• Administrative Framework - Our observers reported disorder in the form of shortage of ballot papers in areas such as Ntabazinduna in Matabeleland North and Bulawayo East. There were reports of lack of adequate visible signs to direct voters to most polling stations. Such administrative oversights are an indictment on the part of ZEC and its capacity to implement logistics related to the conduct of elections, especially coming against the background of ZEC having printed excessive ballot papers for the plebiscite.
    • Counting - The ERC received reports of anomalies in the counting and collation of results processes. For instance, the ERC received reports from its observers that all observers present at New Hall Command Centre in Glen View South Constituency were asked to vacate the facility when counting began. Mr. Maenzanise, the Returning Officer at the said counting centre further informed observers that they were not at liberty to either disclose or display the results as they were being channelled directly to the national command centre.
    • The mentioned Returning Officer reportedly hinted to the observers that it is his exclusive discretion to make public or not, results from the collation centre concerned. Such utterances are clearly contrary to the provisions of electoral legislation and regulations. It was further reported that at some polling stations in Nyami Nyami, Seke and Mt Pleasant, results were not being displayed at polling stations; rather they were being channelled directly to their respective collation centres. The ERC notes that such conduct negates the provisions of the Referendums Regulations (Statutory Instrument 26 of 2013) together with the Electoral Act (Chapter 2.13) requiring every Returning Officer to “upon completion of the constituency collation return, affix a copy of the constituency collation return outside the constituency collation centre.”
    • Police presence inside polling stations - Our observers nationwide noted a worryingly heavy presence of police in and around polling stations. Some reports indicated that the police officers at some polling stations were actively involved in the polling processes. More worrying is the fact that most of the police details were present in the polling stations – police should be stationed outside the polling stations to maintain law and order. Their presence inside polling stations has the potential to cause anxiety amongst the voters.
    • Election Officials - The ERC also observed that some election officials were not aware of the laws and regulations governing the conduct of the referendum. This was invariably exhibited at various polling centres as some polling officials either through commission or omission did the following:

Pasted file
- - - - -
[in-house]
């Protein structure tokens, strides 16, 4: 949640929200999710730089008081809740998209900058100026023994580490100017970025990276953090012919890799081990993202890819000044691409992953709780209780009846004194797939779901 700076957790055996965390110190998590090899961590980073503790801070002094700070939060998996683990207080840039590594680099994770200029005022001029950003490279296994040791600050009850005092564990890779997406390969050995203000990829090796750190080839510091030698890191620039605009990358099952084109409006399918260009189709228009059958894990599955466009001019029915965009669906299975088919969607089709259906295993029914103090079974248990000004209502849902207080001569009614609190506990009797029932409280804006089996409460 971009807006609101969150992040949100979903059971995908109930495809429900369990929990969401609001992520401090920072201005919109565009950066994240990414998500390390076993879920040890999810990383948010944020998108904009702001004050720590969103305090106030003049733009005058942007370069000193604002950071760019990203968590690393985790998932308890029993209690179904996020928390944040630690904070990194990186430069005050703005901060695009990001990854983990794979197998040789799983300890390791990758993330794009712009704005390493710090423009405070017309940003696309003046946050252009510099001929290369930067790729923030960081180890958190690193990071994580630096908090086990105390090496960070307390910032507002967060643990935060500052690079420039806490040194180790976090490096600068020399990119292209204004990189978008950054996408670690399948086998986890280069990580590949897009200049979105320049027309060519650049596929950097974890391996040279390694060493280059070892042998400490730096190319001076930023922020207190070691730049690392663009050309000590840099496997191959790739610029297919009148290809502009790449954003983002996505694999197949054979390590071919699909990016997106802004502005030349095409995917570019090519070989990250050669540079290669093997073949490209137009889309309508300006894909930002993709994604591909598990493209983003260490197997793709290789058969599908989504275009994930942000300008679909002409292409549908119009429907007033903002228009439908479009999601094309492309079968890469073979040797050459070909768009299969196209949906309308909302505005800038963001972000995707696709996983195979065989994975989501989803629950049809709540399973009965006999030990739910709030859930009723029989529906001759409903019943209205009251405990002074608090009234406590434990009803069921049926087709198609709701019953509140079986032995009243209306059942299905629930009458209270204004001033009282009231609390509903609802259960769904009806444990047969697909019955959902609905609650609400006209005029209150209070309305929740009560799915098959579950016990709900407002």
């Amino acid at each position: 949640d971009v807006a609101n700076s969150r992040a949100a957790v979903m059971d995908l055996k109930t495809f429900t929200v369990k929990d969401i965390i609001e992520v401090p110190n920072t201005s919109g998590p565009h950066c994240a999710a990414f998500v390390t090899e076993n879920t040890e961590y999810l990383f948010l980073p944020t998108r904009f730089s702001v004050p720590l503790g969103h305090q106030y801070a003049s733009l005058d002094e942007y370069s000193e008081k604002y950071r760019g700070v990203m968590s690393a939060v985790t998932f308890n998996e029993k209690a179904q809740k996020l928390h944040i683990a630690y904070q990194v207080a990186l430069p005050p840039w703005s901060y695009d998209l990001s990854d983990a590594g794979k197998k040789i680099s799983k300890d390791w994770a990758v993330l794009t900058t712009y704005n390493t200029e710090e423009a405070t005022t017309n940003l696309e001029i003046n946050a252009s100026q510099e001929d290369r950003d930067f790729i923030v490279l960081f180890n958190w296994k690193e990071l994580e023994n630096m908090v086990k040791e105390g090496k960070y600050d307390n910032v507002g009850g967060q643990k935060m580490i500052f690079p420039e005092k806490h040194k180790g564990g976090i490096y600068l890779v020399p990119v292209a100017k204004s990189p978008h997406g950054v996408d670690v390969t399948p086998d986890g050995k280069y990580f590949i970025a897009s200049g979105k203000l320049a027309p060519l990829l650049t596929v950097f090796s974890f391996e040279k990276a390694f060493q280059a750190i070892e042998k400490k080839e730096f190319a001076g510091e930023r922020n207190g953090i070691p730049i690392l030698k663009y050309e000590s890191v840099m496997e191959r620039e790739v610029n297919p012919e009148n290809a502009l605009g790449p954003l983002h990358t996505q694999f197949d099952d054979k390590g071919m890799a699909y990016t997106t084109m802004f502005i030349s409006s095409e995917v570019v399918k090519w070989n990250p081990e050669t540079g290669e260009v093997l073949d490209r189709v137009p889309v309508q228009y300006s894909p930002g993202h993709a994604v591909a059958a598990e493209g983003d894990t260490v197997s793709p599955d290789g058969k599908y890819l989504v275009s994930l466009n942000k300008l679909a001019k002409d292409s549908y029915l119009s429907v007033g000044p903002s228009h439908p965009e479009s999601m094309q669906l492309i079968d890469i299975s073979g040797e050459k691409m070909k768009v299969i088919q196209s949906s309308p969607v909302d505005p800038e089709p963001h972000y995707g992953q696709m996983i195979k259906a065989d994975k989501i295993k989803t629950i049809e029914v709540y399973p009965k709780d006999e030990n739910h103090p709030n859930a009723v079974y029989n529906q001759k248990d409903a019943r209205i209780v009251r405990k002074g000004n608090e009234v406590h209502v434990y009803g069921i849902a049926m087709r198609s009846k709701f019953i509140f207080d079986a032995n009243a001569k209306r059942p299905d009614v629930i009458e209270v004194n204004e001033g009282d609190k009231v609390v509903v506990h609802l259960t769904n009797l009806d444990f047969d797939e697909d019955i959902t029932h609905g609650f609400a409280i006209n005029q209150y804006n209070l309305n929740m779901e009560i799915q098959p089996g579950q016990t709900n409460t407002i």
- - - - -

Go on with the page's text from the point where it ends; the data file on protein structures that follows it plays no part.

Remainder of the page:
• Returning officers chasing away observers at counting
      • Returning officers refusing to display results at the polling centres
      • Returning officers refusing to give copies of results to accredited observers at the polling centres
      • Some referendum officials did not understand the role of the observers

    Recommendations

    1. The ERC therefore calls upon election administrators to exercise consistency in the observance of electoral regulations, which inevitably would limit suspicions of manipulation of the electoral outcomes.

    2. Call on the state institutions charged with maintaining law and order to fulfil their mandate impartially and in manner that instills confidence in the electorate

    3. Urge ZEC to plan more effectively its administration of the electoral processes so that it is able to confront unforeseen events like floods and accidents as well as shortage of voting material

    4. Call on ZEC to make sure that in future polls, adequate time and resources is allocated to voter education so as to reduce rejected votes and increase voter turnout.

    5. That all observers willing to observe future elections must be given accreditation without unreasonable limitations.

    6. There is need to ensure officials deployed to polling centres are adequately trained and fully understand the scope of their work and corresponding laws and regulations governing the conduct of elections.

    In view of the above, the Election Resource Centre (ERC) considers the March 2013 Referendum to have been conducted in a largely peaceful, transparent and credible manner.

    Visit the Election Resource Centre fact sheet